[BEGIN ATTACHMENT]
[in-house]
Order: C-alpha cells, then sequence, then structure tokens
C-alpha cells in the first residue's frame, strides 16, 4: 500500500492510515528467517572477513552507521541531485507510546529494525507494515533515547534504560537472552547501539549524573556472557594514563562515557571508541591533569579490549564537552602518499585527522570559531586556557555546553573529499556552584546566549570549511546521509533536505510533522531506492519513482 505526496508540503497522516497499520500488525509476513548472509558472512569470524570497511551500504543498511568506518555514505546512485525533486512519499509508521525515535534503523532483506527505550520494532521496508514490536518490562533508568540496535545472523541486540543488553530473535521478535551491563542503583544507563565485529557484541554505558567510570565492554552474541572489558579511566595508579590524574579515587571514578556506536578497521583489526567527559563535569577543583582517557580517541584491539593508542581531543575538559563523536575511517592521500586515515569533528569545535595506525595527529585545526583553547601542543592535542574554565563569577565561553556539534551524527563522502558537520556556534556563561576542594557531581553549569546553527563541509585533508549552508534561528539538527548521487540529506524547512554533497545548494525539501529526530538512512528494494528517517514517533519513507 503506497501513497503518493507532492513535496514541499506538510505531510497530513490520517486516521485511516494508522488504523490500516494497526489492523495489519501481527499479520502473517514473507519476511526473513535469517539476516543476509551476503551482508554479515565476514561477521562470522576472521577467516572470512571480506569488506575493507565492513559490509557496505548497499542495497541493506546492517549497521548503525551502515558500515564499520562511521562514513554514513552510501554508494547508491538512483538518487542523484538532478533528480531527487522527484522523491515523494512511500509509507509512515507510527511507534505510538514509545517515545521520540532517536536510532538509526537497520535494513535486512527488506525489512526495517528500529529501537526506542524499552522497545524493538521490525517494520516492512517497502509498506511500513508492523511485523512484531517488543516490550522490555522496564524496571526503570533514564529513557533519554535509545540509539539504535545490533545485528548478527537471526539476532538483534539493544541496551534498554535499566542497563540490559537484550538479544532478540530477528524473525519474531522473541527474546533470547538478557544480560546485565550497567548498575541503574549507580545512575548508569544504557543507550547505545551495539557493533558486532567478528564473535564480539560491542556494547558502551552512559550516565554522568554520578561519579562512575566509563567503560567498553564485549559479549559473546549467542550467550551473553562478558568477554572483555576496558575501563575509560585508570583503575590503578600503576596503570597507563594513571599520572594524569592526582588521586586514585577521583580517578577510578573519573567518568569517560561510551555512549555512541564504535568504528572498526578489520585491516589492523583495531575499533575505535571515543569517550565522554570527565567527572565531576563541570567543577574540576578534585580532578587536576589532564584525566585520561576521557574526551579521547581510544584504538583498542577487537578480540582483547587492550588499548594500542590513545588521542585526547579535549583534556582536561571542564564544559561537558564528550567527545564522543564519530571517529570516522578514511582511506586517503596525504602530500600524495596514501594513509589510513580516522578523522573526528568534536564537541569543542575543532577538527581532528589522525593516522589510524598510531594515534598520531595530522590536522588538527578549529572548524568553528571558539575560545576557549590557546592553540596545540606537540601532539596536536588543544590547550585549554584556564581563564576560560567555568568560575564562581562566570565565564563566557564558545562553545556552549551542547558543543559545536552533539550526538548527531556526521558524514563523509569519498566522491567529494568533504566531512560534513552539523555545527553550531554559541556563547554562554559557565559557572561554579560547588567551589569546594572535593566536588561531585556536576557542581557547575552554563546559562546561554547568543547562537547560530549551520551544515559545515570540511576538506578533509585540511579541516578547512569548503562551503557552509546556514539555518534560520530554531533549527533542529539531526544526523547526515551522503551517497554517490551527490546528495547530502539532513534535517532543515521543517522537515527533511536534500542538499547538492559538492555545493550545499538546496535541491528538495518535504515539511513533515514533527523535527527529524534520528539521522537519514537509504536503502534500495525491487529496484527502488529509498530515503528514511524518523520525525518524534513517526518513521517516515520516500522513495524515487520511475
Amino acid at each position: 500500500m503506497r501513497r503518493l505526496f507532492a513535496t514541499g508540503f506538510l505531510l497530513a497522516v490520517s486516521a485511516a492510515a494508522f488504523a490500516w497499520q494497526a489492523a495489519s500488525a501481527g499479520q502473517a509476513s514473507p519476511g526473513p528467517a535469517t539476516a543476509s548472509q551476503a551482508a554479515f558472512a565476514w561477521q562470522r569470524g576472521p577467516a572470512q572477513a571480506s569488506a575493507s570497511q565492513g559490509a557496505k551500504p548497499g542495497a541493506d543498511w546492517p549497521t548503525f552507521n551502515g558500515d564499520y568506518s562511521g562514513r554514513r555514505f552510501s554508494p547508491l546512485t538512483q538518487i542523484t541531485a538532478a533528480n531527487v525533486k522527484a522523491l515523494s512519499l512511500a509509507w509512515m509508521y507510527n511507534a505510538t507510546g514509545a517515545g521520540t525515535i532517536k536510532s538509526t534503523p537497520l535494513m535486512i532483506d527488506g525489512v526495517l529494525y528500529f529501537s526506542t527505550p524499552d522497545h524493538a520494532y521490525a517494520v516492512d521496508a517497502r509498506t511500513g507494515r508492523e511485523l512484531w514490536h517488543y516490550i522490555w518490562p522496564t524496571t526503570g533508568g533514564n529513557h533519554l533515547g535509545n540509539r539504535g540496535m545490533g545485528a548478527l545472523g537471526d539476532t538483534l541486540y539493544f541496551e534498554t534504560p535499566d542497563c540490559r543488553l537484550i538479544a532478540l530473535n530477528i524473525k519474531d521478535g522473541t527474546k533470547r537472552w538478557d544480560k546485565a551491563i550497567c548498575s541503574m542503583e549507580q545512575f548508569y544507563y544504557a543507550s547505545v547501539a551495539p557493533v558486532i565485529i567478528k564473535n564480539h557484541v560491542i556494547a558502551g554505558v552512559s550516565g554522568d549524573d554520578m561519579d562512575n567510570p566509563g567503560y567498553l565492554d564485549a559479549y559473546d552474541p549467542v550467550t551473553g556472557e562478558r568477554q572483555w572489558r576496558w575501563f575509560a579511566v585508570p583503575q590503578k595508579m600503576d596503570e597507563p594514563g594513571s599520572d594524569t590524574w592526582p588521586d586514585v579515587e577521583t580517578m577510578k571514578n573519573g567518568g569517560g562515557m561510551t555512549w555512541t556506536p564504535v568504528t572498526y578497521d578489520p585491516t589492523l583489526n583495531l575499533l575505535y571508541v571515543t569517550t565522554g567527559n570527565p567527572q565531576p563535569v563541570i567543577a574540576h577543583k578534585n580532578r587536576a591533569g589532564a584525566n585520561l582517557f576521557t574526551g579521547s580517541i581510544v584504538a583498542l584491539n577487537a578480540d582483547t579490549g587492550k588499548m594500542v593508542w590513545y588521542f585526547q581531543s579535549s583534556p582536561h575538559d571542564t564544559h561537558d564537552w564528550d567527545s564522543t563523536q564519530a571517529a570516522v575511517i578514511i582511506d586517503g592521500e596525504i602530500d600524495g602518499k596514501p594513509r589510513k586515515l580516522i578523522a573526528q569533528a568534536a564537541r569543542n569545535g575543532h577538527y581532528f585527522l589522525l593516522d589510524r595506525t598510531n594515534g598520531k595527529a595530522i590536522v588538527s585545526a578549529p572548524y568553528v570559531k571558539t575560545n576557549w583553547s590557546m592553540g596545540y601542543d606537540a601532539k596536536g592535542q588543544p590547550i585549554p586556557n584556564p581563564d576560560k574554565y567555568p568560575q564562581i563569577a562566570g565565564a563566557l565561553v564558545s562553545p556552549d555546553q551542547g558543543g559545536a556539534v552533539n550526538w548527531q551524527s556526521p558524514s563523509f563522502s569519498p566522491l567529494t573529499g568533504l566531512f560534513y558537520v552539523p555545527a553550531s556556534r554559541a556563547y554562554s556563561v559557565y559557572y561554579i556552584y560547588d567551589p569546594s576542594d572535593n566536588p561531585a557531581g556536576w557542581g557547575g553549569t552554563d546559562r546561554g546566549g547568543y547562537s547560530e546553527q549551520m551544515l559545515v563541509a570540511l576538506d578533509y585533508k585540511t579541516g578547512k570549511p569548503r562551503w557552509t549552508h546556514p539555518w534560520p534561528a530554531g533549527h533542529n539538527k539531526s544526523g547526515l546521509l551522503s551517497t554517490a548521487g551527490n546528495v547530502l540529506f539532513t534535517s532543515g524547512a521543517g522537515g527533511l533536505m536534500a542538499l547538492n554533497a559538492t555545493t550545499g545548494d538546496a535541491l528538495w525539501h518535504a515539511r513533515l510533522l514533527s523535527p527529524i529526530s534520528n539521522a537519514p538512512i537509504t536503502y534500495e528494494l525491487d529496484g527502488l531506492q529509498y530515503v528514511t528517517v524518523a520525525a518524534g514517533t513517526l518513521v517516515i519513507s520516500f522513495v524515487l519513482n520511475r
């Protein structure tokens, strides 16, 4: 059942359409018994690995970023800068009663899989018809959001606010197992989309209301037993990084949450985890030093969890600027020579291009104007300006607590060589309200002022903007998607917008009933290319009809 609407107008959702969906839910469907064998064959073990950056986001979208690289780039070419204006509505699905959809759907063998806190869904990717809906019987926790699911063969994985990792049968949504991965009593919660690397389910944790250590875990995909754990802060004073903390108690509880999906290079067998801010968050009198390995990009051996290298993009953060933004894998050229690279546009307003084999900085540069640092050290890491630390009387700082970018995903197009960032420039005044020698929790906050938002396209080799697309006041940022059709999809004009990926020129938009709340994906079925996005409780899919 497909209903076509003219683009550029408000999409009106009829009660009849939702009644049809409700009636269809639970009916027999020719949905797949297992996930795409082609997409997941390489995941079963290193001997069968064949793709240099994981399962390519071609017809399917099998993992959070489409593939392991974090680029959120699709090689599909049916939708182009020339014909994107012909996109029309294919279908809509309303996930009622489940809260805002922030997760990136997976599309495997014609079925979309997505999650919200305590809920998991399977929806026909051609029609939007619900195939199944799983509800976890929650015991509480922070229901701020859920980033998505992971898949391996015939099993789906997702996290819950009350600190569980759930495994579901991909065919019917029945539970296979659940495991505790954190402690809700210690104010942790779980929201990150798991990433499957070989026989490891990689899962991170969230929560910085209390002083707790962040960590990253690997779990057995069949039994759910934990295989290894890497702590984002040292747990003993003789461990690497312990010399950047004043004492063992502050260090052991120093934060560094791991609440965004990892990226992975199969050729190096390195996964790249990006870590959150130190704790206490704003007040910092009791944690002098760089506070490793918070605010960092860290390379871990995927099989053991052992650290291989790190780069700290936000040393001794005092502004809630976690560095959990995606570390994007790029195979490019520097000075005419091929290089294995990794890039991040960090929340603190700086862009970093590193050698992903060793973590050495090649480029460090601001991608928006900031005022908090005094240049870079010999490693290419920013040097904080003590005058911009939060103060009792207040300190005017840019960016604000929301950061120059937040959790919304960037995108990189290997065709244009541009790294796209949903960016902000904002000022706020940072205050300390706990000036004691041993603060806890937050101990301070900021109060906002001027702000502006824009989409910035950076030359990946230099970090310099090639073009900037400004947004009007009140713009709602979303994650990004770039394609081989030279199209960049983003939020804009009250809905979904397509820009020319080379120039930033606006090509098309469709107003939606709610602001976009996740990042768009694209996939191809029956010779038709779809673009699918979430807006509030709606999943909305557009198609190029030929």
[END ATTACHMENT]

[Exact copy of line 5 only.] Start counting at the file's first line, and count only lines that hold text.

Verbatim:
């Protein structure tokens, strides 16, 4: 059942359409018994690995970023800068009663899989018809959001606010197992989309209301037993990084949450985890030093969890600027020579291009104007300006607590060589309200002022903007998607917008009933290319009809 609407107008959702969906839910469907064998064959073990950056986001979208690289780039070419204006509505699905959809759907063998806190869904990717809906019987926790699911063969994985990792049968949504991965009593919660690397389910944790250590875990995909754990802060004073903390108690509880999906290079067998801010968050009198390995990009051996290298993009953060933004894998050229690279546009307003084999900085540069640092050290890491630390009387700082970018995903197009960032420039005044020698929790906050938002396209080799697309006041940022059709999809004009990926020129938009709340994906079925996005409780899919 497909209903076509003219683009550029408000999409009106009829009660009849939702009644049809409700009636269809639970009916027999020719949905797949297992996930795409082609997409997941390489995941079963290193001997069968064949793709240099994981399962390519071609017809399917099998993992959070489409593939392991974090680029959120699709090689599909049916939708182009020339014909994107012909996109029309294919279908809509309303996930009622489940809260805002922030997760990136997976599309495997014609079925979309997505999650919200305590809920998991399977929806026909051609029609939007619900195939199944799983509800976890929650015991509480922070229901701020859920980033998505992971898949391996015939099993789906997702996290819950009350600190569980759930495994579901991909065919019917029945539970296979659940495991505790954190402690809700210690104010942790779980929201990150798991990433499957070989026989490891990689899962991170969230929560910085209390002083707790962040960590990253690997779990057995069949039994759910934990295989290894890497702590984002040292747990003993003789461990690497312990010399950047004043004492063992502050260090052991120093934060560094791991609440965004990892990226992975199969050729190096390195996964790249990006870590959150130190704790206490704003007040910092009791944690002098760089506070490793918070605010960092860290390379871990995927099989053991052992650290291989790190780069700290936000040393001794005092502004809630976690560095959990995606570390994007790029195979490019520097000075005419091929290089294995990794890039991040960090929340603190700086862009970093590193050698992903060793973590050495090649480029460090601001991608928006900031005022908090005094240049870079010999490693290419920013040097904080003590005058911009939060103060009792207040300190005017840019960016604000929301950061120059937040959790919304960037995108990189290997065709244009541009790294796209949903960016902000904002000022706020940072205050300390706990000036004691041993603060806890937050101990301070900021109060906002001027702000502006824009989409910035950076030359990946230099970090310099090639073009900037400004947004009007009140713009709602979303994650990004770039394609081989030279199209960049983003939020804009009250809905979904397509820009020319080379120039930033606006090509098309469709107003939606709610602001976009996740990042768009694209996939191809029956010779038709779809673009699918979430807006509030709606999943909305557009198609190029030929």